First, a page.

This article in The Guardian discusses in detail a paper just published in JAMA Pediatrics, co-authored by Julia Raifman, Ellen Moscoe, S. Bryn Austin, and Margaret McConnell.
The first link above leads to a nice explanation of the results of the paper, and the second leads to an extended abstract that readers who are adept in econometrics (and other statistics-savvy people) will want to read closely.
It seems to me that the marginal benefit of same-sex marriage legalization includes the saving of many lives. The marginal economic cost is negligible, if it is even positive, compared to such a marginal benefit. Individuals wishing to argue that the moral marginal cost outweighs the marginal benefit will find it very hard to convince me of their case.
UPDATE: I changed “suicides” to “suicide attempts” in the title of this post for higher accuracy.
I am no econometrician and I don’t play one on TV. But I am keenly interested in how economists use econometrics and so when big debates on how it should be taught at university pop up, I am all ears. Apparently, lots of people care as much. Yesterday I tweeted about a blog post by Francis X. Diebold on the topic and my tweet became fay and away the most retweeted and liked of all my tweets. Since you might want to follow up and read that blog post, here is the tweet itself.
Francis Diebold criticizes the “Mostly Harmless Econometrics” authors again. Fascinating to econ wonks. https://t.co/wC9gDaKzfo
Philosopher of social science, Daniel Little, has written a blog post that places the political force that put Donald Trump in the White House in the context of right-wing movements in Europe that have, over several decades, pushed forward a populism based on racism, xenophobia, and an anti-democratic attitude towards the “corrupt elites” that pervade the previously mainstream political system. The post is well worth reading and contains many links of interest.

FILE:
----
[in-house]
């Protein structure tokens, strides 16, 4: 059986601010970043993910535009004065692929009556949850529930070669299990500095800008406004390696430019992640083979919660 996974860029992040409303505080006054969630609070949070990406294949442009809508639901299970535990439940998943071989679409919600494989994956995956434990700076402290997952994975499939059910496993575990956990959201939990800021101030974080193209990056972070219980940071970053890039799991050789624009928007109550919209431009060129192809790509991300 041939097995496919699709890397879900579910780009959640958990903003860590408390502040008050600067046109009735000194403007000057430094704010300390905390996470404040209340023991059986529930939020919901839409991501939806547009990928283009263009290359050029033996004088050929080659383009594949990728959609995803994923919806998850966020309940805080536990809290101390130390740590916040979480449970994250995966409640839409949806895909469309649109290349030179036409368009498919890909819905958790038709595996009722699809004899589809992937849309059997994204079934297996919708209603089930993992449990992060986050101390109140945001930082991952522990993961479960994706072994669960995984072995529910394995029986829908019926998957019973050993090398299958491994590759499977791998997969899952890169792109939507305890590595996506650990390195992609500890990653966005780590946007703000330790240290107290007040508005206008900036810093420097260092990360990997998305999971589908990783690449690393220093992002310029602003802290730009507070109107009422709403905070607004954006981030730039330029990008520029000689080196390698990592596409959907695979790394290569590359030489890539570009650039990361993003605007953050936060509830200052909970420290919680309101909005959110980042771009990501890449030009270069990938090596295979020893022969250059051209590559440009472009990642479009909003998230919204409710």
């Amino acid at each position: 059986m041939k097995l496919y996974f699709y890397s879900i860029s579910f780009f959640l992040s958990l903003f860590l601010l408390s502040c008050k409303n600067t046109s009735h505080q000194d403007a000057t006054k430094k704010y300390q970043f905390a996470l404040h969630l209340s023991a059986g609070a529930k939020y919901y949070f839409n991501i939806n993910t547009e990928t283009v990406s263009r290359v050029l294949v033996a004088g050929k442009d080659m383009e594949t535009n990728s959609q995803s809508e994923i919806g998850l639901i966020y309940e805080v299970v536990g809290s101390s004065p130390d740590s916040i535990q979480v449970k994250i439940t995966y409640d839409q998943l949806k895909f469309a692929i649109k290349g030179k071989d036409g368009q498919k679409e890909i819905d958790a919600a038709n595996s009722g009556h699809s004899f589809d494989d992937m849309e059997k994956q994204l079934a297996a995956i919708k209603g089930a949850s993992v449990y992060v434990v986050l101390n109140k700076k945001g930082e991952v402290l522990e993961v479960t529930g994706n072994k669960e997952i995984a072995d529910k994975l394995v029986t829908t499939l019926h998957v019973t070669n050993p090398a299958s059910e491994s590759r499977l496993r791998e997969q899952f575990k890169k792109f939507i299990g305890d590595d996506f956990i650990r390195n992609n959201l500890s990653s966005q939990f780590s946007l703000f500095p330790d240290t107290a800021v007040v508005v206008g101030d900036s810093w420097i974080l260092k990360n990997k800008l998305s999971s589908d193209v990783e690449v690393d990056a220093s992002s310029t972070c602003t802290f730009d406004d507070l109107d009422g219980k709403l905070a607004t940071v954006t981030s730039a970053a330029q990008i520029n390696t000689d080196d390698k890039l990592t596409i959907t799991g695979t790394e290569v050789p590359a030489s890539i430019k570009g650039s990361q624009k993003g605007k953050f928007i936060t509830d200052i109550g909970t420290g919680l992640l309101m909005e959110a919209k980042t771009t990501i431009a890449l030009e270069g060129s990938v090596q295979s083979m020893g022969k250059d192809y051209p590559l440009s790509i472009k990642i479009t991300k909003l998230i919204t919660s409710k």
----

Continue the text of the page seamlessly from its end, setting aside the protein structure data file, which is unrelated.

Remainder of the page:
Rajiv Sethi wrote a beautifully clear and succinct account of Thomas Schelling’s contributions to the methodology of economics and to the theory of housing segregation and bargaining. Highly recommended!
Professor Sir Tony Atkinson died today. He was a giant in the field of the economics of inequality of income and wealth. His work will inform a large part of my new course on economic inequality, which starts in 16 days. Economics has been dealt a serious blow by his passing.
In this Project Syndicate post from last Friday, Skidelsky returns to the persistent problem of narrow-minded economists having difficulty grasping the entire picture of the (macro)economy. I agree with his main point, but as always when reading such complaints about economics education, I am left desiring more specifics about how to reform economics education the right way.
On this, my favorite US holiday, I am thankful for many things, in direct proportion to how lucky I have been in my life.
First of all, I am thankful to have Marianne in my life. I am incredibly lucky to have found her, to be together with her in love, and to have been by her side while she beat back insistent health challenges, from which she appears to be free these days (I do not have in my vocabulary a strong enough superlative to modify “thankful” for this last one). She inspires young minds, seeks truth, and brings beauty to the world with her art.
I am also thankful for having had the opportunity for 28-plus years to teach in higher education, which has brought me close to many great colleagues and numerous students who inspire me and remind me daily that the daily grind of preparing classes, administrative tasks, and (yuck) grading, all give meaning to my life in proportion to what I am able to do for my students’ understanding of our crazy-complicated economic universe and for their professional lives.
I am thankful to have so many people I admire consider me a friend, be they singers, teachers, painters, artists, lawyers, or former students.
I am thankful humans have created so much beauty in music and the visual arts. I have found sustenance in music, met wonderful people through my humble musical activities, and recently discovered that, because of photographic technology, I can also be a creator in the visual arts despite being unable to draw even a convincing stick figure.
I am thankful for the millions of people worldwide who recognize the need to act to preserve our planet in a state hospitable for human life, and I am incredibly thankful the planet is still able to sustain homo “sapiens”, despite all the fouling of the nest said homo “sapiens” has done. We are all very lucky in this respect, and must strive to make this luck last.
In a mostly auto-generated translation via Twitter’s web interface, this says “[we] use mathematics not because we’re smart but because we’re not smart”.
I agree wholeheartedly. Using mathematics in our work in economics (and in so many other areas of research) allows us to stand on the shoulders of giants and use their smarts. It’s on us to make good use of this powerful tool, honed over the centuries by so many brilliant people. Criticisms of using mathematics in economics are pointless; criticisms of using mathematics badly in economics are valuable.